If you bought a Manhattan apartment in 2008, chances are it was a poor investment.
New data from Douglas Elliman show the median price of a Manhattan apartment was $1.14 million last year, up 20 percent from $955,000 in 2008. But that investment had an annualized return of 1.8 percent (excluding closing costs, taxes, maintenance and mortgage interest). Factor in those costs, and the investment is actually a loss, Crain’s reported.
For starters, most buyers finance their purchases. “It is the leverage that allows you to make so much more on your money,” said Jonathan Miller of appraisal firm Miller Samuel, who authored the Elliman report. But leveraging a property is only more profitable than all-cash purchases if home values outpace the mortgage interest rate. In 2008, the going rate was 5 percent on a 30-year mortgage with 20 percent down.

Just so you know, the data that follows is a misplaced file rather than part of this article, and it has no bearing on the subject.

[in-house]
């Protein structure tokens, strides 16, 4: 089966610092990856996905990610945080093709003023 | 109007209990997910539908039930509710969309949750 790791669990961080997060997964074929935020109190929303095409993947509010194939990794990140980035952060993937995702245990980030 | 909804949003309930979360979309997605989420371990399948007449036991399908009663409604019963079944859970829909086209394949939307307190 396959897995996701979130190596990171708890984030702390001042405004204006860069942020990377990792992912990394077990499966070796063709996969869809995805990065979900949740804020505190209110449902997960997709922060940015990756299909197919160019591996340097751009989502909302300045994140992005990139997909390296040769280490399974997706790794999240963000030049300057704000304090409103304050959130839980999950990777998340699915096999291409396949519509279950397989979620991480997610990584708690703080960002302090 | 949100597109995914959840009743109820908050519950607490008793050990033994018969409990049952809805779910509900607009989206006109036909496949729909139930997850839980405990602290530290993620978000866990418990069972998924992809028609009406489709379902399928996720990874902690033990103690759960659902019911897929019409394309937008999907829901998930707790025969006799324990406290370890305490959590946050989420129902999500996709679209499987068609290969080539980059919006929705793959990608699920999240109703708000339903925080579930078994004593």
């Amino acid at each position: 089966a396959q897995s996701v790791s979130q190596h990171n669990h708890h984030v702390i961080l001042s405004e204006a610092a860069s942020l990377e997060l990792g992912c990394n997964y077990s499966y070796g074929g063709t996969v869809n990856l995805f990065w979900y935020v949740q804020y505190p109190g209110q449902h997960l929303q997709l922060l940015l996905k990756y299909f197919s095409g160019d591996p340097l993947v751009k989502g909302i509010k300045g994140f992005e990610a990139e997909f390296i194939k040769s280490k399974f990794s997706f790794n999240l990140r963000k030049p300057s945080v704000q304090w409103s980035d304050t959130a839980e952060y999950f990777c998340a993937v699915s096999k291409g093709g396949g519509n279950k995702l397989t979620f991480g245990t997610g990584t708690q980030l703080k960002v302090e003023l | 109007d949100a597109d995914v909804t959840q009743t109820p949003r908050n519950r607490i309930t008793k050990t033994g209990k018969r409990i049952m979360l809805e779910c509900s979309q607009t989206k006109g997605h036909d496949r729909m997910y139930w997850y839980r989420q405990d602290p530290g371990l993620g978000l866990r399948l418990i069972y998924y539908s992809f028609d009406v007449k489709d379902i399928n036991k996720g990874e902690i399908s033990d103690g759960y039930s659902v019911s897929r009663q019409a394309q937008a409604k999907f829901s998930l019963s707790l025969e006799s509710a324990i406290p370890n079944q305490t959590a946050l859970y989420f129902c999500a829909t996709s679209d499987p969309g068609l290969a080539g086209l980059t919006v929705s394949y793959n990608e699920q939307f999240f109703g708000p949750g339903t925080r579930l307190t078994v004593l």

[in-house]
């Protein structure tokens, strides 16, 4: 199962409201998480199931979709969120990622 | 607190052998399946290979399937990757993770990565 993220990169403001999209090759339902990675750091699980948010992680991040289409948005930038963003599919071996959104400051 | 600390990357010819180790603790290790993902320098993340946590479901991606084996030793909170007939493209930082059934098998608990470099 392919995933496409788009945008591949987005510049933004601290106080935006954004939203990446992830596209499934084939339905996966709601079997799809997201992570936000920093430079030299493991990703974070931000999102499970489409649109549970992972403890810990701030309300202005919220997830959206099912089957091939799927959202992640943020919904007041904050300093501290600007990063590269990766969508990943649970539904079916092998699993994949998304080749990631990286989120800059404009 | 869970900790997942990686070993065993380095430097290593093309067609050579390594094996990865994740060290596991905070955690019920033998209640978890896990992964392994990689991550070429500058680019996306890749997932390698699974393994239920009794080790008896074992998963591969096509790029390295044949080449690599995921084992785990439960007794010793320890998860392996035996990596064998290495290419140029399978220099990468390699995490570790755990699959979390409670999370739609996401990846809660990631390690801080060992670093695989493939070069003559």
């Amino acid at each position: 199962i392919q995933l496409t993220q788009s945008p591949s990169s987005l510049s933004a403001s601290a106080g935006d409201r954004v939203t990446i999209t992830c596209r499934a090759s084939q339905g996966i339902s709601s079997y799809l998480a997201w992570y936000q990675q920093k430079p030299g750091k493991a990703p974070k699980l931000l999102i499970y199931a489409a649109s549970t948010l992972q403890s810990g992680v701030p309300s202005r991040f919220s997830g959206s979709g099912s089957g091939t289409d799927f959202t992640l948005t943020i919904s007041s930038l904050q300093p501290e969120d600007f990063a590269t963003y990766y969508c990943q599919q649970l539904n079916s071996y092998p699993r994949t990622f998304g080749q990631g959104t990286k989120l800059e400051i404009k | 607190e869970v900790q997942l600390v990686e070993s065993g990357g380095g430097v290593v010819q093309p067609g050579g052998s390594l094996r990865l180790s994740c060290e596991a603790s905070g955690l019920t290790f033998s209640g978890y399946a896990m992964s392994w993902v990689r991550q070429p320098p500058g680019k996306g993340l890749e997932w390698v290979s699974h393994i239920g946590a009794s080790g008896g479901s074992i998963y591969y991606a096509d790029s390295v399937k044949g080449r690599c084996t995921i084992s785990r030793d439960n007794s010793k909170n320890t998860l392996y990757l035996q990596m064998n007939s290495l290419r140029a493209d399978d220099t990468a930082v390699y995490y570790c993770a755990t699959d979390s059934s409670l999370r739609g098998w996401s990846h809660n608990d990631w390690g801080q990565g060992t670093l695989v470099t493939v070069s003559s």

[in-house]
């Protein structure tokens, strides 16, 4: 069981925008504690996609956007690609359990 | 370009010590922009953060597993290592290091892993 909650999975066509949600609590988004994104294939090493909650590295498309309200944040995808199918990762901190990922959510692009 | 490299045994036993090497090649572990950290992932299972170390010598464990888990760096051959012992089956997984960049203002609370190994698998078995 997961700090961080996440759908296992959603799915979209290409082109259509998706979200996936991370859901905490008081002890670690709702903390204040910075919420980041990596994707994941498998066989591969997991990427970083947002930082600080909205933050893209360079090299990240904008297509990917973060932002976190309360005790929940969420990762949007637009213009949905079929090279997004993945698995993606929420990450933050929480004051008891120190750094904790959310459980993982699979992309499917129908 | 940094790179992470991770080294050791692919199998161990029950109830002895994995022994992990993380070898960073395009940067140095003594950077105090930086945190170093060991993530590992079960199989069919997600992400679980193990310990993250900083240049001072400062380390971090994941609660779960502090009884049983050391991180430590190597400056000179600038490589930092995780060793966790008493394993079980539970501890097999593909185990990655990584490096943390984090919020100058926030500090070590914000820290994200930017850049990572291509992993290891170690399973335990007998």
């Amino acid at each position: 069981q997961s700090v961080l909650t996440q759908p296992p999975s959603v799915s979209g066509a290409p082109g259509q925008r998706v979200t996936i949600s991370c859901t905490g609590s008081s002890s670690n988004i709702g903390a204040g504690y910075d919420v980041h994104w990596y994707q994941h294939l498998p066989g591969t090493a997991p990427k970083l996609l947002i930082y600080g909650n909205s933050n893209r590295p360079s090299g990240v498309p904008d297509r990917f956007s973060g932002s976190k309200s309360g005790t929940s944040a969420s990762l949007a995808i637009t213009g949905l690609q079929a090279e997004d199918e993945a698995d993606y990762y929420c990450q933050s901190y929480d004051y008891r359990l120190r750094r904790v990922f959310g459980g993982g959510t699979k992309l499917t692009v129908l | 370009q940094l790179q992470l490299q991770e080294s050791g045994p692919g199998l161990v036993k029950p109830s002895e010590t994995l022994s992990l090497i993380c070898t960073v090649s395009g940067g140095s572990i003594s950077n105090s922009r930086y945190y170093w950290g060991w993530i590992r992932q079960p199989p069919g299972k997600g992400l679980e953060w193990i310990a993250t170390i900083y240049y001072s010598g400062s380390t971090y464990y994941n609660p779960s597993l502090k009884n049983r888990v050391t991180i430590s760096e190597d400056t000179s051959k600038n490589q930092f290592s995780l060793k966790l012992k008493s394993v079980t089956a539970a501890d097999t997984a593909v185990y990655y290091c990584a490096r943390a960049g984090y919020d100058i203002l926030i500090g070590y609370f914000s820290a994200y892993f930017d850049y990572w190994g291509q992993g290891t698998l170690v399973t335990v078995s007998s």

Condominium and co-op owners likely forked over $56,000 in property taxes between 2008 and 2017, based on the $6,206-per-year bill in 2008 for co-op owners.
Closing costs — which can be 5 percent on the buy side and 8 percent on the sell side — adds up to roughly $139,000 for homes bought in 2008 and sold in 2017.
StreetEasy, which plugged the numbers into a net-present value formula, found that a home buyer who forked over $191,000 for a down payment in 2008 and sold in 2017 lost about $27,000, or 14 percent of the down payment. If that buyer had rented instead, he or she would have broken even. [Crain’s] — E.B. Solomont